The latest US labour market data will take centre stage in the coming days, while central bank meetings in Europe, the UK and Japan and any developments regarding potential military action against Syria will play out in the background.
On Friday, the Dow Jones Industrial Average weakened 0.21 percent, while the Standard & Poor's 500 Index slid 0.32 percent and the Nasdaq Composite Index dropped 0.84 percent. For the week, the Dow shed 1.3 percent, the S&P 500 declined 1.8 percent, while the Nasdaq fell 1.9 percent.
For the month of August, the Dow gave up 4.4 percent, while the S&P 500 retreated 3.1 percent. September has traditionally been the worst month for stocks, according to Reuters, with an average 0.6 percent decline in the S&P 500 index over the past 62 years, although it rose 2.4 percent last September.
US markets are closed today for the Labor Day holiday.
The key economic data released this week include the ADP Employment Report and weekly jobless claims, both due Thursday, followed by the government's payrolls report on Friday.
US employers likely hired 180,000 workers in August, up from 162,000 in July, while the jobless rate likely held steady at 7.4 percent, according to a Reuters poll.
The pace of recovery in the labour market is a crucial benchmark for Fed policy makers, who will next meet on September 17-18, in their assessment of the future of their bond-buying program. The Fed currently is buying bonds at a pace of US$85 billion a month.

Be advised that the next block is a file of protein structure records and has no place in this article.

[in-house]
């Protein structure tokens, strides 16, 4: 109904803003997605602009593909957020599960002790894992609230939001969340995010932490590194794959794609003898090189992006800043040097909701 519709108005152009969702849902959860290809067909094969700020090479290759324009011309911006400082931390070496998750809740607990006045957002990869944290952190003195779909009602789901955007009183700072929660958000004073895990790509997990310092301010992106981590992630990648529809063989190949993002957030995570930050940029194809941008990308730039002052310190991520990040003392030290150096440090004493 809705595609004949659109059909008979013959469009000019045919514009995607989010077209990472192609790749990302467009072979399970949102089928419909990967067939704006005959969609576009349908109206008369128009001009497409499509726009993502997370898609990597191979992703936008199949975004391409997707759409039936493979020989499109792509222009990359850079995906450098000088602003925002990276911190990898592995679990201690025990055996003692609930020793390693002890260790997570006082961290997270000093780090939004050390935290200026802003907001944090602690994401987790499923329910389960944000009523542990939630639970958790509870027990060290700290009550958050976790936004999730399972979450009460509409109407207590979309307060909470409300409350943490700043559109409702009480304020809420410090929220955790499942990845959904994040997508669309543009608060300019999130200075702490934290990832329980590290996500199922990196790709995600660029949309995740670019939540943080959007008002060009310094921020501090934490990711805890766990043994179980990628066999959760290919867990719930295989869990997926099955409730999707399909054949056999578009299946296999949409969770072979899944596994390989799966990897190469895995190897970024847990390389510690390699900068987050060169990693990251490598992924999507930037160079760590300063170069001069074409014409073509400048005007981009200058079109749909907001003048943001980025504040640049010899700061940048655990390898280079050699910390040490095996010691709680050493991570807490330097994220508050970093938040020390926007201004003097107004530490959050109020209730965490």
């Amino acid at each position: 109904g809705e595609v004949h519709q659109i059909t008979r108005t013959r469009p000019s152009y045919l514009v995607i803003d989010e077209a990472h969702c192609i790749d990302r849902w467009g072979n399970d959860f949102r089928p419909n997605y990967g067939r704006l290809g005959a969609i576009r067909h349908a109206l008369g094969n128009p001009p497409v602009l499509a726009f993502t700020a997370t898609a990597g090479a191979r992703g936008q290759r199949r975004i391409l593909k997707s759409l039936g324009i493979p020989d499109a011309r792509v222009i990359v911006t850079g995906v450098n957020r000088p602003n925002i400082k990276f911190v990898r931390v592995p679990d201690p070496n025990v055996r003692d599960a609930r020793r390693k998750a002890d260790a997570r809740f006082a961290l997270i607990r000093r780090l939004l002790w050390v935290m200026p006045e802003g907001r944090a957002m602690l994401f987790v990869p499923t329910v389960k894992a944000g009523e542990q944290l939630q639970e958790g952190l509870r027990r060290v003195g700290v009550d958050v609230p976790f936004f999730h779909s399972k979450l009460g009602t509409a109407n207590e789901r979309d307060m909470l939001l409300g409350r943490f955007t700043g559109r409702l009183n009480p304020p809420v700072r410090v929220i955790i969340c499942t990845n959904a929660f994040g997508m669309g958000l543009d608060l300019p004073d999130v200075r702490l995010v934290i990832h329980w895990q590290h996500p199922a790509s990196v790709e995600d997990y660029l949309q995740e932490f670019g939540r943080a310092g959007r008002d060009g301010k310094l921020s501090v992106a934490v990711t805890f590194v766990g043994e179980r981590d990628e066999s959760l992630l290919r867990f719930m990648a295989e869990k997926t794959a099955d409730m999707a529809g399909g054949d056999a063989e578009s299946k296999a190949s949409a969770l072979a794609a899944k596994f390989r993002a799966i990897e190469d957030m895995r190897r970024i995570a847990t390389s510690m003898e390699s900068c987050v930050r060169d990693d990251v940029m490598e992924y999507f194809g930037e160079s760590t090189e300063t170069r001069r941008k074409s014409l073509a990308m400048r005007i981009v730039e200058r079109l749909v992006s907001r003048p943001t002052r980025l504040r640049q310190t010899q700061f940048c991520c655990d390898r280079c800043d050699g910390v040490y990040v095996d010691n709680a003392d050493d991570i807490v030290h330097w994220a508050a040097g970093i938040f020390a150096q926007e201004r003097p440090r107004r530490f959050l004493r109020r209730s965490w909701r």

"From a real economy perspective, QE3 has done very little. From a financial markets perspective, it has had a major influence," Mike O'Rourke, chief market strategist at JonesTrading in Greenwich, Connecticut, told Reuters. "If it is really not helping the real economy beyond pushing financial assets higher, there is no point in continuing the risk of increasing the balance sheet."
Several Fed officials are scheduled to speak in the coming days. On Wednesday, San Francisco Fed President John Williams will talk about the economy and monetary policy in Portland, Oregon, while Minneapolis Fed President Narayana Kocherlakota will speak at a town hall forum in La Crosse, Wisconsin the same day.
Kocherlakota is scheduled to speak again on Thursday, answering questions at an economic indicator breakfast in in La Crosse. On Friday Chicago Fed President Charles Evans will give a speech at the AgFirst Farm Credit Summit in Greenville, South Carolina, and Kansas City Fed President Esther George will speak on the economy to business leaders in Omaha, Nebraska.
Other US economic reports due this week include the PMI manufacturing index, ISM manufacturing index, and construction spending, all out on Tuesday, followed by international trade on Wednesday, and factory orders, productivity and costs as well as the ISM non-manufacturing index on Thursday.
The Fed also releases its Beige Book on Wednesday.
Meetings of the European Central Bank, the Bank of England and the Bank of Japan will be watched for further clues on the outlook for their respective stimulus efforts.
A Reuters survey of 60 economists showed the ECB is expected to keep both its main refinancing and deposit rates, at 0.5 percent and zero respectively, on hold until at least 2015.
ECB policy makers are scheduled to debate a move to release minutes of their policy gatherings soon after each meeting, as other major central banks do. Under current ECB policy, meeting minutes are withheld for three decades.
Meanwhile, the BOE will keep its bond-buying program at 375 billion pounds (US$580 billion), according to all 37 economists in a Bloomberg News survey. Officials will also hold the key rate at a record low of 0.5 percent, a separate survey showed.
In Europe, the Stoxx 600 Index fell 2.4 percent last week, while Germany's DAX shed 3.7 percent in the past five days.
The latest PMI manufacturing data for the euro zone are due on Monday, followed by producer price index data on Tuesday, and PMI services on Wednesday.
Reports on Germany's trade balance and industrial production are due on Friday.